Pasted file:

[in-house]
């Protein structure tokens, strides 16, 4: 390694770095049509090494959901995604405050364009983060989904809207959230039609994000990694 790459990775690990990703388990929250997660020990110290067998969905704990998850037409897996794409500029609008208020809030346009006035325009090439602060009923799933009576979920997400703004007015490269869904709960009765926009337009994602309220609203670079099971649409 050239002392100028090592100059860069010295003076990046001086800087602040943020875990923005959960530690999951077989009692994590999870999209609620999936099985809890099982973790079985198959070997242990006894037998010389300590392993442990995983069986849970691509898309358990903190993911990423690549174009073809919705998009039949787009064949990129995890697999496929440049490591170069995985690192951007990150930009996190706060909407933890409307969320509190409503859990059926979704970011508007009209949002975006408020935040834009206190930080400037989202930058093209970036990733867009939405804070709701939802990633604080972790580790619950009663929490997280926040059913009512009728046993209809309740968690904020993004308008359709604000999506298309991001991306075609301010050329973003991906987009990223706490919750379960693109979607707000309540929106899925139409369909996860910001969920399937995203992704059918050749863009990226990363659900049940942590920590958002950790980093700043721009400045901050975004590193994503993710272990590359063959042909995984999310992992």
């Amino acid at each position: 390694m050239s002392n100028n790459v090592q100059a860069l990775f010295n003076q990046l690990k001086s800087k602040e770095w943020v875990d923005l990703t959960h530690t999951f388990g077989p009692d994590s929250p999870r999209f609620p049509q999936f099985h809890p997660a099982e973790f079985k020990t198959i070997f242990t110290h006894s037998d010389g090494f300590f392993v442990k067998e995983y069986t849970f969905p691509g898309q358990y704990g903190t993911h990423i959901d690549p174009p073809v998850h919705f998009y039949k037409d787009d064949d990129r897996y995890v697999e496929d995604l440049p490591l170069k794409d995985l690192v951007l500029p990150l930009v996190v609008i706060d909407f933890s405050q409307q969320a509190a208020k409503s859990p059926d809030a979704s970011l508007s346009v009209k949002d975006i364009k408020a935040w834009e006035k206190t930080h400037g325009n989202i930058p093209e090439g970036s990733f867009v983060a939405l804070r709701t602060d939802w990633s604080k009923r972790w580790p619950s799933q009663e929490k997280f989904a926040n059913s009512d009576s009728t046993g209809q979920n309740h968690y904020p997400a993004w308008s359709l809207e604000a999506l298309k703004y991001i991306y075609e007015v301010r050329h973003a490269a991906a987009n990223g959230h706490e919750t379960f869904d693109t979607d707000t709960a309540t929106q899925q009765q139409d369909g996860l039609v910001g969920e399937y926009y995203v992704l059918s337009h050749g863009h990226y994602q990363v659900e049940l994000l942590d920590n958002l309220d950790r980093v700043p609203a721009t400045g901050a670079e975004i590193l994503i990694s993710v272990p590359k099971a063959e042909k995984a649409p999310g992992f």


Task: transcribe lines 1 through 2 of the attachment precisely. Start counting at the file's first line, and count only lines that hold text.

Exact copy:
[in-house]
């Protein structure tokens, strides 16, 4: 390694770095049509090494959901995604405050364009983060989904809207959230039609994000990694 790459990775690990990703388990929250997660020990110290067998969905704990998850037409897996794409500029609008208020809030346009006035325009090439602060009923799933009576979920997400703004007015490269869904709960009765926009337009994602309220609203670079099971649409 050239002392100028090592100059860069010295003076990046001086800087602040943020875990923005959960530690999951077989009692994590999870999209609620999936099985809890099982973790079985198959070997242990006894037998010389300590392993442990995983069986849970691509898309358990903190993911990423690549174009073809919705998009039949787009064949990129995890697999496929440049490591170069995985690192951007990150930009996190706060909407933890409307969320509190409503859990059926979704970011508007009209949002975006408020935040834009206190930080400037989202930058093209970036990733867009939405804070709701939802990633604080972790580790619950009663929490997280926040059913009512009728046993209809309740968690904020993004308008359709604000999506298309991001991306075609301010050329973003991906987009990223706490919750379960693109979607707000309540929106899925139409369909996860910001969920399937995203992704059918050749863009990226990363659900049940942590920590958002950790980093700043721009400045901050975004590193994503993710272990590359063959042909995984999310992992």